By Fred McCoy
The Chesapeake When the trees have lost their leaves and when the rabbit hounds were running and bugleing in the frosty morning air, it meant that the time was approaching for that important day; the day the hogs would be butchered. It was usually near Thanksgiving.
The men, that day, were up early, the fire was roaring in the barnyard.
Old pieces of iron were being placed on top of the fire by men using pitchforks.
The glowing hot iron later would be dropped in the large barrel of water, set at an angle, with a few boards in front and its mouth covered by several guano sacks.
The “plow point” or other type of glowing hot iron was dropped into it to make it hot. Yes, this was a real operation, a tradition on Maryland farms and one which the writer performed up until the year before last.
When I was young, the men, at first light, had begun the task of butchering and scalding the hogs. The hair had been scraped off and they had been gutted by early morning and were hanging on make-shift scaffolds, losing their animal heat in the cool air.
In the afternoon, if they had chilled sufficiently, they were placed on boards spread on saw horses were they were cut up in appropriate pieces. A large iron kettle was hanging over a fire and the fat, cut in small squares, was thrown into to it be melted into lard.
In more recent years at St. Gabriel’s this job had some slight changes. It took place around Christmas week.
We always bred, raised, fattened and butchered our own hogs, cured our own hams and bacon and made our own sausage. It was purely a family operation.
It always amazed us to hear city folks and people from other areas refer to hogs as pigs.
Pigs are sucklings, shoats are weaned and growing swine. Hogs are butchering size, either gilts-female or barrow castrated males. Boars are “unchanged” males used for breeding purposes and sows are mothers who give birth to pigs.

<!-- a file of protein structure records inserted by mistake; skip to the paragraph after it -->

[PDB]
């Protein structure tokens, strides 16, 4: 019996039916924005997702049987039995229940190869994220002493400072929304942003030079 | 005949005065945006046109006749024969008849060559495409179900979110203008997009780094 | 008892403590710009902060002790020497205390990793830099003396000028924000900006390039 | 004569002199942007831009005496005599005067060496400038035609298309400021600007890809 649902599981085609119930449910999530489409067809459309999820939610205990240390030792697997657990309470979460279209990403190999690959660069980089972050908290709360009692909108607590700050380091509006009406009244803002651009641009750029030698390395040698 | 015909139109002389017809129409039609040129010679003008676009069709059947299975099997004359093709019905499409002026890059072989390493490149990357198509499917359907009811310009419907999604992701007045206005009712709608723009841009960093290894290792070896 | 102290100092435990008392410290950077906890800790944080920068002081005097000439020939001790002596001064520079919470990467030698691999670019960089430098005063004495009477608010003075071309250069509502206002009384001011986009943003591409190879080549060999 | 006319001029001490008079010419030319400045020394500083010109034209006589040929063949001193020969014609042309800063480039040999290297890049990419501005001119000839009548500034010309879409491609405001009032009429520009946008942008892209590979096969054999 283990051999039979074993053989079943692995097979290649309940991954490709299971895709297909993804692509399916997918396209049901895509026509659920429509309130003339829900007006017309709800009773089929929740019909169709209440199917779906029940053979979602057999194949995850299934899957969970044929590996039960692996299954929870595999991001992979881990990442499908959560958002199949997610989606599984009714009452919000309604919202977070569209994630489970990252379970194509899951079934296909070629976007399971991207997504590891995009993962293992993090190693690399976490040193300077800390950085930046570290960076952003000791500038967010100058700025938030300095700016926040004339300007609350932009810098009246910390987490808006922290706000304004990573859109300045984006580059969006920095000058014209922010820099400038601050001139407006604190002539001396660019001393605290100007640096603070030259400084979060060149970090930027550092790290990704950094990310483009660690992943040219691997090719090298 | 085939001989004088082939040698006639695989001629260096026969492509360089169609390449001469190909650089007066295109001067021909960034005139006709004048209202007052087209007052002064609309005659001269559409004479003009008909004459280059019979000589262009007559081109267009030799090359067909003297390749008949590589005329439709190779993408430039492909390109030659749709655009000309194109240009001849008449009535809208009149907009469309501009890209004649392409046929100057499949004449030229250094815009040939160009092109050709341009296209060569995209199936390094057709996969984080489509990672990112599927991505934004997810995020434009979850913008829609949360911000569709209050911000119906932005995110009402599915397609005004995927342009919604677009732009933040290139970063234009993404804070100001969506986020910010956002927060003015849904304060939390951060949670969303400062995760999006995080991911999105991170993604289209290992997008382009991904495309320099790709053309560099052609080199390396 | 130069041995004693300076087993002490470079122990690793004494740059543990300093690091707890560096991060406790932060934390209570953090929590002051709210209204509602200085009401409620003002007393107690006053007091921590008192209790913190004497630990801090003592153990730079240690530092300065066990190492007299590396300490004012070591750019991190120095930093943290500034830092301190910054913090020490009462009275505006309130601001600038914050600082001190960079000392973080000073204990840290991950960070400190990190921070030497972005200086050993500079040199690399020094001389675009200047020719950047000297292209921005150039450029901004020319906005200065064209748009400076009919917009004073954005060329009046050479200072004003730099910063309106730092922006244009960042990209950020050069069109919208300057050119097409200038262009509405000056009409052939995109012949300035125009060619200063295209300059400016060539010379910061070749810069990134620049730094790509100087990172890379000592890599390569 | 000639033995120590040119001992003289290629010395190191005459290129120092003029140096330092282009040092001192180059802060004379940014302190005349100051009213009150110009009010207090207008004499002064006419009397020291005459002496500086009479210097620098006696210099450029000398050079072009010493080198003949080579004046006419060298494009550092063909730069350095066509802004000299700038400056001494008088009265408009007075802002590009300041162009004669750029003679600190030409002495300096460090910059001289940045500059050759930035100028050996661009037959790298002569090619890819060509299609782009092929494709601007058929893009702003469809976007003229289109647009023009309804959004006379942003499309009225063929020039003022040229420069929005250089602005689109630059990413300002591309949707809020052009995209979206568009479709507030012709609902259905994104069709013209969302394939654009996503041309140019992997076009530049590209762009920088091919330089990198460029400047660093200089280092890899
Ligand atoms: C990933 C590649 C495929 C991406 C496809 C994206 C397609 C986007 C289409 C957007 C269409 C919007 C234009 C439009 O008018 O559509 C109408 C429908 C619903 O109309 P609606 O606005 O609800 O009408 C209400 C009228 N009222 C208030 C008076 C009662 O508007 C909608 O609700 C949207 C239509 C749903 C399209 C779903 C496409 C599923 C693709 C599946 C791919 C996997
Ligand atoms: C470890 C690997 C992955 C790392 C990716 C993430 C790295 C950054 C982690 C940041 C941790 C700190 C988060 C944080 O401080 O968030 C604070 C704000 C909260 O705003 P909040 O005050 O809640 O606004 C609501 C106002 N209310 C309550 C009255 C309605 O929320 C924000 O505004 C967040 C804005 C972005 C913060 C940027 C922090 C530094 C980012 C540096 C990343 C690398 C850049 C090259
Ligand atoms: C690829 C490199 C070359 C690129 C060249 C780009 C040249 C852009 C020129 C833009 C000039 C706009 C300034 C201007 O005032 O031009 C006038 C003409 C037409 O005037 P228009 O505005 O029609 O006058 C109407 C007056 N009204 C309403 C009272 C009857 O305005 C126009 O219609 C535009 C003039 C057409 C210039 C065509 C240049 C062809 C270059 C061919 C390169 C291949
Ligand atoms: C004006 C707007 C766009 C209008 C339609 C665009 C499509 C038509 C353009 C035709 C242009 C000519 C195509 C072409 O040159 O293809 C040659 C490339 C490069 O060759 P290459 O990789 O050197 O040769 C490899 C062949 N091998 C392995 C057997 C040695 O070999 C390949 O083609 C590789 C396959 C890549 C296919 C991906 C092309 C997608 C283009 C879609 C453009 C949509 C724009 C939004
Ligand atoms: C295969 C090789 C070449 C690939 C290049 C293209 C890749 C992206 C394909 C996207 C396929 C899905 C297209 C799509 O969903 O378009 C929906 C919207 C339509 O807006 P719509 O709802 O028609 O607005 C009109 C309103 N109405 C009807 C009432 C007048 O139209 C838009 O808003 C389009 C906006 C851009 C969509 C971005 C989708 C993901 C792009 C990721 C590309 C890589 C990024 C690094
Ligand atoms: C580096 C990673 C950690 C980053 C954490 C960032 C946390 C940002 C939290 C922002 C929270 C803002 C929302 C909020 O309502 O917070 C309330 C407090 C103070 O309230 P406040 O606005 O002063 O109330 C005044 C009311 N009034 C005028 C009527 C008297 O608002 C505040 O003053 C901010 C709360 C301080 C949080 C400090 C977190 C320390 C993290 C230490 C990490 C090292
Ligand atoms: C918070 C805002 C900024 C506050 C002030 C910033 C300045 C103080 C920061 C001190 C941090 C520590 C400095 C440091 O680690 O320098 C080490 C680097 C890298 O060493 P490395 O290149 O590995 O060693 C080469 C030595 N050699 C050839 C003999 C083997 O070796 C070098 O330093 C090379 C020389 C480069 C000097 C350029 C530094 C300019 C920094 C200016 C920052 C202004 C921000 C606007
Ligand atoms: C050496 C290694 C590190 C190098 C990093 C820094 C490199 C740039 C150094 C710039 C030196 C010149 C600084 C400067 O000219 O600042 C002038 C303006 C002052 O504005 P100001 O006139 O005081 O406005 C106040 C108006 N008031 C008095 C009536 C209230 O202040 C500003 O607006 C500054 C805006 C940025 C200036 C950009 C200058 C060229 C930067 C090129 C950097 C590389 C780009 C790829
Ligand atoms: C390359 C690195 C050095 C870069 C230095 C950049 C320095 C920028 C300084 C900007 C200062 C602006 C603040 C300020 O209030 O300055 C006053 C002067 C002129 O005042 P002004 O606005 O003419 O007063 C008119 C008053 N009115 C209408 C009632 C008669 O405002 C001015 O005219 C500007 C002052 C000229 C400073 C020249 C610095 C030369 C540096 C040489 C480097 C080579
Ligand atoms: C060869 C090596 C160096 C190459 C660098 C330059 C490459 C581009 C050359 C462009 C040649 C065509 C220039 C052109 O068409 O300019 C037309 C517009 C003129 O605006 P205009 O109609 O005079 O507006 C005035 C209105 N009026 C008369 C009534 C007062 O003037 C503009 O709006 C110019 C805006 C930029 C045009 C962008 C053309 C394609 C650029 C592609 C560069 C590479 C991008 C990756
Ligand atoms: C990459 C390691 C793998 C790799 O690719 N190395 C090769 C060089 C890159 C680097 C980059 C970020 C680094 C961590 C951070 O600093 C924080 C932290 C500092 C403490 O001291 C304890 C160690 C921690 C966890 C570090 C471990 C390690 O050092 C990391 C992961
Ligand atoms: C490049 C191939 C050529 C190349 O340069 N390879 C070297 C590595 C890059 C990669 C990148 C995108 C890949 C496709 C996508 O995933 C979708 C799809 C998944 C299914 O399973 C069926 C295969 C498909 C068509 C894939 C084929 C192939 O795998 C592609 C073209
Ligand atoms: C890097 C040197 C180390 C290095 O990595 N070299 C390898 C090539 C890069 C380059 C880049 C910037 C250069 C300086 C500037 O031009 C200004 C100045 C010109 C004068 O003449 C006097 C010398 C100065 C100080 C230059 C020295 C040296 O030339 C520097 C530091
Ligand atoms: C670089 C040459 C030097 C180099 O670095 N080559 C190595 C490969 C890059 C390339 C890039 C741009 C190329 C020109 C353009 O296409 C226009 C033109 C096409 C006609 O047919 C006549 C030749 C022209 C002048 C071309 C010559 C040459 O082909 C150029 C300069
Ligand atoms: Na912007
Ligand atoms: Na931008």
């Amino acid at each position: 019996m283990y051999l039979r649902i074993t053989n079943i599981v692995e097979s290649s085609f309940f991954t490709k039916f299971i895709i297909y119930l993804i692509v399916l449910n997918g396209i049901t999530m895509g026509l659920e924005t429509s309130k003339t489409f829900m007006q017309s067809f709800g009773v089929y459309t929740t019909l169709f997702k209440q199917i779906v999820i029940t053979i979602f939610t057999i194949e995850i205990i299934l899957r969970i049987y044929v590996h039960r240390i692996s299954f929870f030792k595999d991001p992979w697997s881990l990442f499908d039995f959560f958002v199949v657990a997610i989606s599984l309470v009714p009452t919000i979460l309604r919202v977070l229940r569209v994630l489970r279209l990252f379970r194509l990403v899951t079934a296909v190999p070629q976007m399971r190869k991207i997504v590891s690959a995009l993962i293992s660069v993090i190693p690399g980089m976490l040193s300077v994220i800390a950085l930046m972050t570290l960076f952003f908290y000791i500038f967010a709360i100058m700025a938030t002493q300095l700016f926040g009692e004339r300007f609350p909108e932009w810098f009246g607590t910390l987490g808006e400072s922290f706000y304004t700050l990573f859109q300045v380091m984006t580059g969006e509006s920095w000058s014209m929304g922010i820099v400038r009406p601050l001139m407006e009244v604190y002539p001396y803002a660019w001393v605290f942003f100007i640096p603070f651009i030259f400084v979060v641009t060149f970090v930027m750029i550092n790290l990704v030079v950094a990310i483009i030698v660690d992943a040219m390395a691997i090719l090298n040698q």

Just a few years ago, during Christmas week vacation, one of our sons brought home from college, several classmates. After seeing our hogs, they offered to help in butchering, something they knew nothing about.
The next morning proved to be a good day and we butchered two hogs for home use.
One of the college boys was so amazed that he wrote a description of the event for an English assignment.
He described me as an old man, who raised a rifle and fired striking the hog between the eyes and then grasping a long knife, grabbed the animal as it fell, turning it on its back and while straddling it, thrust a long shining knife into its throat, then pulling it out dripping while a red fountain shot in the air.
Well, that was a good description, but my children had witnessed it so often, it was nothing unusual, but for the college boys from the city, it must have been quite a shock.
In recent years, several of our children and some grandchildren helped on “hog-killing” day. The little ones were sent to the house for this and that, one to get the gambrel sticks that were kept from year to year.
They were made of white oak or hickory and sharpened so as to slip under then tendons in the hogs back legs to hold them apart while they were being gutted.
The older helpers were used to dunking the hogs into the very hot water and then to scrape the hair off.
We loved to have the first pork loins from our corn-fed hogs and let nothing go to waste.
The brains were used along with the feet.
The children loved the liver and heart but I kept the kidneys for myself.
My wife would make me the best kidney stew and I kept it all for myself.
Many cuts of meat were frozen in the deep freeze.
Of course, the bacon and hams were cured and it was another year before the hams would be eaten.
The “old hams” of mine were considered to be excellent, even by such experts as Miss Hope Swann of Gravelly Hills and some said they were as good as Mr. Foxwell’s of Leonardtown.
This winter there will be no hog-killing at St. Gabriel’s and the tradition will die.
(This article originally appeared in the December 1988 edition of the original THE CHESAPEAKE)